[CFP] Special Issue on Enriching the global literary canvas: celebrating less translated languages
Over the last two decades, the term less translated languages has emerged to describe languages that are “less often the source of translation in the international exchange of linguistic goods, regardless of the number of people using these languages” (Branchadell & West, 2005). These languages have been translated to a much lesser extent, particularly into English, and are therefore significantly less visible in the anglophone publishing world. The AALITRA Review is launching a special issue to promote and celebrate languages that are under-represented in translation. For this special issue we invite contributions from translators and researchers who are interested in less translated languages. Types of contributions include:
- Translation with commentary, consisting of original translations into English of literary texts, including poetry, prose and theatre, accompanied by a critical introduction and commentary by the translator.
- Scholarly articles on the topic of translating languages that are under-represented in the anglophone publishing world.
- Reviews of Translation Studies publications on the topic of less translated languages into English.
- Reviews of translations of literary texts from less translated languages into English.
The AALITRA Review uses double-blind review for articles and translation with commentary submitted for publication in the Special Issue. It is the author’s responsibility to obtain permission to reprint any quotations of more than 500 words of prose, or of more than two lines of poetry. If your submission is accepted, you may consider becoming a member of AALITRA for at least the calendar year in which your piece is to be published.
Expressions of Interest (EOI): 31 August 2021 (EOI below)
Deadline for full submissions: 15 January 2022
Reviewers’ report: 15 April 2022
Final revised submissions: 30 June 2022
Expected publication date: 30 September 2022
Manuscripts should be submitted in Microsoft Word document format. Please use Times New Roman 12-point font, and indent new paragraphs (but do not leave a line gap between paragraphs). Use British / Australian spelling conventions, but with “z” rather than “s” (“civilization” not “civilisation”, but “analyse” rather than “analyze”). Use double rather than single quotation marks (but single quotation marks for quotes within quotes). Any quotes in languages other than English should either be translated in square brackets or glossed into English, for the benefit of readers unfamiliar with the language in question.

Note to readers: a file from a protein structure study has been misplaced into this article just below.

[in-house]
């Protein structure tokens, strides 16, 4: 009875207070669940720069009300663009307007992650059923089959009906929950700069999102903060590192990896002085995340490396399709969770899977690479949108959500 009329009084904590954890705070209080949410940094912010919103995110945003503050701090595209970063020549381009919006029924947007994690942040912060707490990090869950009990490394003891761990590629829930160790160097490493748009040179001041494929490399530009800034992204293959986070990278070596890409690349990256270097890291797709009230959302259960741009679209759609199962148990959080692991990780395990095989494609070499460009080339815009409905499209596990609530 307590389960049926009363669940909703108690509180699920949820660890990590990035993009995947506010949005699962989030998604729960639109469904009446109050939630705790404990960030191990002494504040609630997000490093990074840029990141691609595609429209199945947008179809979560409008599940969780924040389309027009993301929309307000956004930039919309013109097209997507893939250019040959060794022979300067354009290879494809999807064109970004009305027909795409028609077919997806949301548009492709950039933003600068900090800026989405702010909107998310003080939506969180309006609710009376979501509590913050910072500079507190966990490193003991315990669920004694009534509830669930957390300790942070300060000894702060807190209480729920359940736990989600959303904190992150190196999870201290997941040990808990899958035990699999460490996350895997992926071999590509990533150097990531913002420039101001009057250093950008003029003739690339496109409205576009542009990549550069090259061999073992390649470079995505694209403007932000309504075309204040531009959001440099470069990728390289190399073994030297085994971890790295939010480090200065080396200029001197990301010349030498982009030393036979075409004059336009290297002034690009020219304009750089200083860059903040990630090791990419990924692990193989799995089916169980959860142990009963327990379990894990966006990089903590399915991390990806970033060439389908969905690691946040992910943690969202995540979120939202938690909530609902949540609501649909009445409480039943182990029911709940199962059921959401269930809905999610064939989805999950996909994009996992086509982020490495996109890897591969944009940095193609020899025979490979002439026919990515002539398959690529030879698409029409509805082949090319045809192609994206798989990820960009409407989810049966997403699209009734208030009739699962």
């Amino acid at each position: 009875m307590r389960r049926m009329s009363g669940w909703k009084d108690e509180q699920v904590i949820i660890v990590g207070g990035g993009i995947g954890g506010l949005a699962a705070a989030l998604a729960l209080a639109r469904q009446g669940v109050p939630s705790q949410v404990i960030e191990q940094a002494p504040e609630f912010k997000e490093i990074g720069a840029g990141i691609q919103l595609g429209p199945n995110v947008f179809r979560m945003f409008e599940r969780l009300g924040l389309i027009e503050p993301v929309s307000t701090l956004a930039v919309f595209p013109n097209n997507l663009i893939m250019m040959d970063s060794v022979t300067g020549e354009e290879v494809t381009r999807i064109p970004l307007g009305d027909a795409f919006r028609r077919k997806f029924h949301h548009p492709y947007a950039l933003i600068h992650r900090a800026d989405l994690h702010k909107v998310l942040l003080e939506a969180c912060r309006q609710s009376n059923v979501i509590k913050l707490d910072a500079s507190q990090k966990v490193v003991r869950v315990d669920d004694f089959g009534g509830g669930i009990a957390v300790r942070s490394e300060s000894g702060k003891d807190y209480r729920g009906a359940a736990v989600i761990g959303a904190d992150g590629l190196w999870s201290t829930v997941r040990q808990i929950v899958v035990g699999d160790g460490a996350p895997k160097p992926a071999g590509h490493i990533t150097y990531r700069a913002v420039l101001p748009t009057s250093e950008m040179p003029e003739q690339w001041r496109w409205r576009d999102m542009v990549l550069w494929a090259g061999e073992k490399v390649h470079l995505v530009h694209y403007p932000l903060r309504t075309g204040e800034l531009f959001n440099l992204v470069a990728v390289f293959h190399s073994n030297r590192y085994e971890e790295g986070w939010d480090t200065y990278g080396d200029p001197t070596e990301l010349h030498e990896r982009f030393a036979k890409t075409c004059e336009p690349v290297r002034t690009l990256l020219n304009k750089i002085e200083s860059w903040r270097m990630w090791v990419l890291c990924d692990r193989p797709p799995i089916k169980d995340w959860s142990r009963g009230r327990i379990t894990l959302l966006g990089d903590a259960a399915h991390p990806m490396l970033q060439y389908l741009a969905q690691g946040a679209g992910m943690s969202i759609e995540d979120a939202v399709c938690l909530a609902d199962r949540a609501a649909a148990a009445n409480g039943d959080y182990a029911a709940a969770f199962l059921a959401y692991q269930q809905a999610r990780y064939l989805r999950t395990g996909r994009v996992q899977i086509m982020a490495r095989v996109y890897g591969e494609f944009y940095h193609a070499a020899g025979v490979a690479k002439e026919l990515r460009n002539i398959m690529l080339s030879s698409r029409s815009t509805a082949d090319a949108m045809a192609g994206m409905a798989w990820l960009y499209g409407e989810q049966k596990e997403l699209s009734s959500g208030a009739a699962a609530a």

Translations with commentary
Translations into English, usually no more than 6000 words in length, should be accompanied by the translator’s commentary, generally of around 1000 words. The commentary should introduce and contextualize the text, and also explore some of the challenges of the translation process and discuss the translation strategies adopted. Translations are published in parallel text. It is the translator’s responsibility to obtain permission from the author / publisher of the source text to republish the piece in The AALITRA Review.
Scholarly articles should not normally exceed 6,000 words (excluding footnotes and references), though longer manuscripts may in some cases be considered. All articles should be accompanied by an abstract of 150-200 words. Correct referencing should be used throughout the article – please follow carefully the instructions below on notes, citations and bibliography.
We invite reviews of Translation Studies publications on the topic of less translated languages into English; and reviews of translations of literary texts from less translated languages into English. Reviews should normally be around 1000 words in length, though longer contributions may be considered, especially if they constitute a scholarly analysis of a selection of related texts. Reviews of literary translations should contextualize the text and its author within the source-culture literary system, and comment critically on the translation challenges the text presents, and how these have been tackled by the translator.
Notes, Citations and Bibliography
Footnotes should only be used for additional comments or explanations that cannot readily be absorbed into the main body of the article, and should be kept to a minimum. Please use the Modern Language Association (MLA) Style Guide and referencing system, https://guides.lib.monash.edu/citing-referencing/mla8. This link provides examples of in-text citations, indended quotations and bibliography.
For questions email Cristina.Savin@monash.edu.
Please download the EOI form here.